Action for happiness (A review)

In this brief blog, we will discuss action for happiness.

What is Action for happiness?

Action for Happiness (AfH) is a UK based charity which looks to improve the level o happiness in people by supporting people from anywhere in the world find and achieve new heights of happiness.

Action for happiness looks to bring together all sorts of people from different walks of life and society.

It encourages them to take action to improve their quality of life and find better happiness.

The main person behind Action for happiness is Dalai Lama. As of today the action for happiness group has over one hundred ad fifty thousand users from all over the world.

They encourage these people to do things which improve their quality of life and happiness by using research-backed methods.

Action for happiness has over one million followers on Facebook.

Action for happiness states that their belief of our pursuit in happiness can be achieved by following once concept with the acronym called GREAT DREAM.

The G stands for Giving: do things for others

The R stands for relating: connect with people

The E stands for exercising: Take care of your body

The A stands for awareness: live life mindfully

The T stands for trying out: Keep trying new things

The  D stands for direction: have goals to look forward to

The R stands for resilience: Find ways to bounce back

The E stands for emotions: Look for whats good

The A stands for acceptance: be comfortable with who you are

The M stands for meaning: Be part of something bigger

Action for happiness has been both praised and criticized for its views on how we can find happiness.

The approach that happiness can be gained by just focussing on the individual who has to adjust the way they think and find the positives in life has been heavily criticized by the British media… namely the guardian newspaper.

The guardian argued that this positive psychology move would make people who had come through their troubles be very happy and proud of themselves but those people who do not make it through their struggles will, therefore, blame themselves for their lack of happiness.

The major flaw in the action for happiness model, the guardian claims.

The guardian heavily argued that action for happiness had gotten this incredibly wrong and that the way they were going about things didn’t take into account the social context.

The guardian said “A person’s ability to make changes in their lives depends not only on the individual but on their social context – whether they have supportive relationships, a reasonable income and so on.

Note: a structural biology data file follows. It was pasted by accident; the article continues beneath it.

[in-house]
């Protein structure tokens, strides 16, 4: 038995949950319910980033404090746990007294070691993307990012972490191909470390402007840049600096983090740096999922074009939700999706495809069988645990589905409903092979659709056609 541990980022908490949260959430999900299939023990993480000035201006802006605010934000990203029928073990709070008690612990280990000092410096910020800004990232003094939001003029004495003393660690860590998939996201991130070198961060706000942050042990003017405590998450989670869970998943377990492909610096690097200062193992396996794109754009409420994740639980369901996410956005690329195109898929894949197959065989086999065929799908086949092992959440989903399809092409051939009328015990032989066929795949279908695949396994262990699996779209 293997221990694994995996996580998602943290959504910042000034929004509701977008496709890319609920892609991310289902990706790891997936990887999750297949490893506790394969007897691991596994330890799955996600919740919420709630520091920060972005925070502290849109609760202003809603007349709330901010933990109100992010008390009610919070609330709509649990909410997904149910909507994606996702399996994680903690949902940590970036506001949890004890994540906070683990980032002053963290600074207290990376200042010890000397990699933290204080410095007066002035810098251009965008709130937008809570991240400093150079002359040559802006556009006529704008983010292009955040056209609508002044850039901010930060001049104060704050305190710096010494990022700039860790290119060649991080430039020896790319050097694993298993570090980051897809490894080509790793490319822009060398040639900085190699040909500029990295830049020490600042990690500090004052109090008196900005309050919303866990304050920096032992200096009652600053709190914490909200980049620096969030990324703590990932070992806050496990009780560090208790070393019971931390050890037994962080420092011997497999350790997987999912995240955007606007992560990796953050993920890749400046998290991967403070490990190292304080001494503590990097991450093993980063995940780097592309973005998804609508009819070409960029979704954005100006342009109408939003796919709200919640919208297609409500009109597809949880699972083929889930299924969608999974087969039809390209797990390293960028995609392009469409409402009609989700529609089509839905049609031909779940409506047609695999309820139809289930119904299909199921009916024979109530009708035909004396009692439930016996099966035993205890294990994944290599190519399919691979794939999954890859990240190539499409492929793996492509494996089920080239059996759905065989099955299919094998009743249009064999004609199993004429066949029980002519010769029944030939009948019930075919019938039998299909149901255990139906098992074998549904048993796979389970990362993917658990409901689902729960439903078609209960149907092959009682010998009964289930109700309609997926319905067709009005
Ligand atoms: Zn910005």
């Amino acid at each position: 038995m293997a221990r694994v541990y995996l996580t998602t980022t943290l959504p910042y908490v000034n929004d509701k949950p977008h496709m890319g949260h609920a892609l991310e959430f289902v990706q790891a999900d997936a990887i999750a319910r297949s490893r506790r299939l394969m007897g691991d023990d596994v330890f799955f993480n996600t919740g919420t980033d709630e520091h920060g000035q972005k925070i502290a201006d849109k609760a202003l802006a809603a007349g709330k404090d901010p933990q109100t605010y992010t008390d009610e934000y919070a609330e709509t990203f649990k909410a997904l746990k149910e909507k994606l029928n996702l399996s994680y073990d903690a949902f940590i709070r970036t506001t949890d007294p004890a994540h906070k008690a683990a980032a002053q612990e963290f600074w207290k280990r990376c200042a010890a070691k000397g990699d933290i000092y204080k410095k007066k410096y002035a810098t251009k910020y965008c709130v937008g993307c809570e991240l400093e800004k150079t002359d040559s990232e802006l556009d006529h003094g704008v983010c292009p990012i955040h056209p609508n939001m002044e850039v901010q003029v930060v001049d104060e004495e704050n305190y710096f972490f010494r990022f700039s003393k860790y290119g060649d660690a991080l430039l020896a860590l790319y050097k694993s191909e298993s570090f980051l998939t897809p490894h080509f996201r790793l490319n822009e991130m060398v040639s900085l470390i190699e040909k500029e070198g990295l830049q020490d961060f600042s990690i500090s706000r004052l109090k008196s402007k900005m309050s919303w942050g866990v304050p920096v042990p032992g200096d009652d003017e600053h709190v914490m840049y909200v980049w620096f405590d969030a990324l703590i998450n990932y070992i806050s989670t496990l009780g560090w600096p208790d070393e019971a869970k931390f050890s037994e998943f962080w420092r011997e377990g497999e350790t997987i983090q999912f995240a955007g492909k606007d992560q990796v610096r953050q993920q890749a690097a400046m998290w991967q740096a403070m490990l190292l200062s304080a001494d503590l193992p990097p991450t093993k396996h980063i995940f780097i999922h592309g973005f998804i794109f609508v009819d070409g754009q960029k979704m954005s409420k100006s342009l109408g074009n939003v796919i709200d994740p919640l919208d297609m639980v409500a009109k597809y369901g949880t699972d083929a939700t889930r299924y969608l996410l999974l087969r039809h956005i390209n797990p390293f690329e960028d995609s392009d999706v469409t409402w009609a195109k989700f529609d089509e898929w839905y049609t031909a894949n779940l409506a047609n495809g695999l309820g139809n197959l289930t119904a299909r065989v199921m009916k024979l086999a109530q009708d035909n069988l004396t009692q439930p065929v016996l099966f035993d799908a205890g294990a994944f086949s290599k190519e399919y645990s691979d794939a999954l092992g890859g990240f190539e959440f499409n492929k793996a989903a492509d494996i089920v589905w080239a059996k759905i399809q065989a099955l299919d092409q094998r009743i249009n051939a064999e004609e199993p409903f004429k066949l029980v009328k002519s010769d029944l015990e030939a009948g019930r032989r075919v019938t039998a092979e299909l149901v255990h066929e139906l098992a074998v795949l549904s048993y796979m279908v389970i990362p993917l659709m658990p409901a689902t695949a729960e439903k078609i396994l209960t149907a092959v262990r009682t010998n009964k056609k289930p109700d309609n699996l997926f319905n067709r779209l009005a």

Unfortunately, we have a tendency to attribute a person’s behaviour to individual factors such as intelligence or moral strength, rather than their social contexts such as poverty or child abuse.

This is such a common research finding that psychologists have a term for it: the fundamental attribution error.

If psychologists accept Layard’s invitation, they could be at risk of making this error themselves.

Plans aimed at increasing individual resilience may have the unintended side-effects of increasing the self-blame of those who struggle in adversity, and supporting social policies experienced by some poor people as “victim blaming”.

To increase happiness we need firm action on inequality, rather than this vague Action for Happiness. 

Action for happiness app

Action for happiness has also released an app which is available on the Google play store or the apple store.

The action for happiness app will:

“  Gives you friendly ‘nudges’ with an action idea each day

Sends you inspiring messages to give you a boost

Helps you connect & share ideas with like-minded people “

Side Note: I have tried and tested various products and services to help with my anxiety and depression. See my top recommendations here, as well as a full list of all products and services our team has tested for various mental health conditions and general wellness.

If you are suffering from, a lack of happiness, depression, anxiety, loneliness or any similar mental health issue then seeking help for it may be a good option.

Mental health issues such as depression, loneliness and anxiety can affect anyone of us.

If you are under 18 then CAMHS, an NHS run programme may just be the answer for your mental health struggles.

You should look to see if you meet the CAMHS referral criteria and then fill in the CAMHS referral form.

What was missing from this post which could have made it better?

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